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How the First Olympics Worked


Olympic Events
A vase from around 450 B.C. shows an Olympic athlete using heavy stones for weightlifting.
A vase from around 450 B.C. shows an Olympic athlete using heavy stones for weightlifting.
Hulton Archive/Getty Images

The original Olympic events required minimal amounts of gear and equipment. They were tests of strength, agility and endurance. And at least one of them has mythical roots.

From 776 B.C. until 724 B.C., the only Olympic event was the stadion. The stadion was a running event -- specifically, a race spanning 600 feet (182.9 meters). Our knowledge of the stadion comes from its mention in ancient Greek poems and its depiction on pottery vessels. Some sources refer to the event as the stade race and estimate its length at 200 meters (656.2 feet) [source: International Olympic Committee]. Other running events added later included the dialous, a 400-foot (121.9 meter) race, and the dolichos, a race that ranged from 1400 feet (426.7 meters) to 4800 feet (1463 meters).

Some especially nimble athletes were skilled at the long jump. Jumpers strapped halteres (weights made of stone or lead) to their legs, which helped them gain greater distance. Before they landed, they'd rip off the weights and toss them aside to guarantee a safe return to the ground. Stone and lead weights were also used in the discus throw. The discus throw was pretty similar to the modern event, in which the thrower spins in a circle and releases a heavy disc toward markings within a confined space. Ancient Olympic discuses were later made from iron, lead and bronze.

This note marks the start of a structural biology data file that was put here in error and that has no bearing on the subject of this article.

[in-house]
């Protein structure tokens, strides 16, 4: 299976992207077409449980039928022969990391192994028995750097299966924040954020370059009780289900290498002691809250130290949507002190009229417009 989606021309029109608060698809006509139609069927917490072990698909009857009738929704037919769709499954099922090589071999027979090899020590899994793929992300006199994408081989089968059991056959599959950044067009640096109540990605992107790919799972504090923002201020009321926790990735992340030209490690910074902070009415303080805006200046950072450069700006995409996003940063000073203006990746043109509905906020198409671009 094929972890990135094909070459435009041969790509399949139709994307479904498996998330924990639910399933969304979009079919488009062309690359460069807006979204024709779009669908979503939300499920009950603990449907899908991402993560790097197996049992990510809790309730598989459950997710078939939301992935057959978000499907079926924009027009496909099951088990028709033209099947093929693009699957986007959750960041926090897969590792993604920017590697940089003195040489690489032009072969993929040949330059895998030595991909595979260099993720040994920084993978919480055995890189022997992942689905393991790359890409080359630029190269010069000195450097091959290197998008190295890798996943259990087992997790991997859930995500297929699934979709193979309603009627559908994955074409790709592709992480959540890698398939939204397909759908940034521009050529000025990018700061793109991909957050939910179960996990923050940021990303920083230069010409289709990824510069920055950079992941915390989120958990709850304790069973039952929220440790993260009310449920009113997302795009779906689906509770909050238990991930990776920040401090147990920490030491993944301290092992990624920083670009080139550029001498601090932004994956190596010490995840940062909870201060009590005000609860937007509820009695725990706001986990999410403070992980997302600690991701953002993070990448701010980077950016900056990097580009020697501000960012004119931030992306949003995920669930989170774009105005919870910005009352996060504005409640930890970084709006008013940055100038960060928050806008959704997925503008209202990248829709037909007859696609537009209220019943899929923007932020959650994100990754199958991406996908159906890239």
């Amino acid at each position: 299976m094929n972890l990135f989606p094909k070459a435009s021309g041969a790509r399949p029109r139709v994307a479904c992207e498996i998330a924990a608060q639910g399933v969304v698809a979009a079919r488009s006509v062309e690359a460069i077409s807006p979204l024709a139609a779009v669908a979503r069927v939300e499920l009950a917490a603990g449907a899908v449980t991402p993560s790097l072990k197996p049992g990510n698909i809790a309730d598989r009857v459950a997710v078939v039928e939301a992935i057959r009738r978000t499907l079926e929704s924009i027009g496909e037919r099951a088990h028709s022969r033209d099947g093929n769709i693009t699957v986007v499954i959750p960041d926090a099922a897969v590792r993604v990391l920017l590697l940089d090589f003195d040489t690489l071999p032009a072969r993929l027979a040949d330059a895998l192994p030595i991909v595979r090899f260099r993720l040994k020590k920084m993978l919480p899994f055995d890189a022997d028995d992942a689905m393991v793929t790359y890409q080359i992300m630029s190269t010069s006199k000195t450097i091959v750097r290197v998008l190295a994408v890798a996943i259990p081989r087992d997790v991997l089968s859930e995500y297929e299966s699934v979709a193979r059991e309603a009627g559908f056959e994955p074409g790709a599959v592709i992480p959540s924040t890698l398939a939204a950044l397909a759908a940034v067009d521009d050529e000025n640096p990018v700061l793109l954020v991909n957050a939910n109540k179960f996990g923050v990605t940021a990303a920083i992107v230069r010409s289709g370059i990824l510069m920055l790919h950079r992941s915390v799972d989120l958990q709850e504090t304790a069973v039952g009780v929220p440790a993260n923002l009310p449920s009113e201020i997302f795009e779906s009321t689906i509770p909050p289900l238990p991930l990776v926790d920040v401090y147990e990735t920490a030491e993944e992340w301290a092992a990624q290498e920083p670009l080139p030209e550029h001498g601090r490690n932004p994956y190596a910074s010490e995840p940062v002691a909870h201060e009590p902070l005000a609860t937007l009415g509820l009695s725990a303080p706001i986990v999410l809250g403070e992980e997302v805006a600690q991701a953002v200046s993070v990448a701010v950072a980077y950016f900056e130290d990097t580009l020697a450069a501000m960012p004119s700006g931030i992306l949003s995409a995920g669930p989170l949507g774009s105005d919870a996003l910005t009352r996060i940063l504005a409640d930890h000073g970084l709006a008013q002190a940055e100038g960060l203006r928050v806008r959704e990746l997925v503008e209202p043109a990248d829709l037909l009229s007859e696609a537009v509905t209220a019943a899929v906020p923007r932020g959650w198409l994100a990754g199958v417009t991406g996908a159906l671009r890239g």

In 708 B.C., the pentathlon became a part of the games. We don't know much about the pentathlon except that it was added after wrestling became part of the Olympic line-up and that it was loosely based on Spartan warrior techniques. Because the modern pentathlon includes archery, fencing, swimming, jumping and running, we can guess that the event was similar to a relay race in which athletes were tested by several diverse activities.

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Wrestling and boxing were two of the most physically combative sports in the games. While wrestling was strictly hand-to-hand combat, boxing permitted use of primitive gloves called himantes. Himantes were little more than bands that wrestlers wrapped around their hands for support. In addition to supporting the wrestler, himantes could also do some serious harm to the combatant -- when struck across the face with the hard, rough leather himantes, the resulting wounds could permanently deform features [source: International Olympic Committee]. Pankration was an even more violent event. It was a gory showdown that combined the roughest boxing and wrestling maneuvers. According to Greek mythology, Theseus invented pankration to defend himself against the minotaur (a creature half-bull and half-man) he encountered in the labyrinth.

Equestrian events drew large crowds and some regal competitors to the Hippodrome. Chariot races in particular were very cutthroat events, and royals clamored to claim victory as preeminent charioteers. It wasn't unheard of for royals to cheat in these races in order to gain the title of champion. Not that all the royals competed -- the title went to the owner of the horse, not the athlete competing in the event. So some kicked back in the stands while commissioned athletes drove their horses to victory.

Just who were these ancient athletes? And did they really compete naked? Read on to learn more.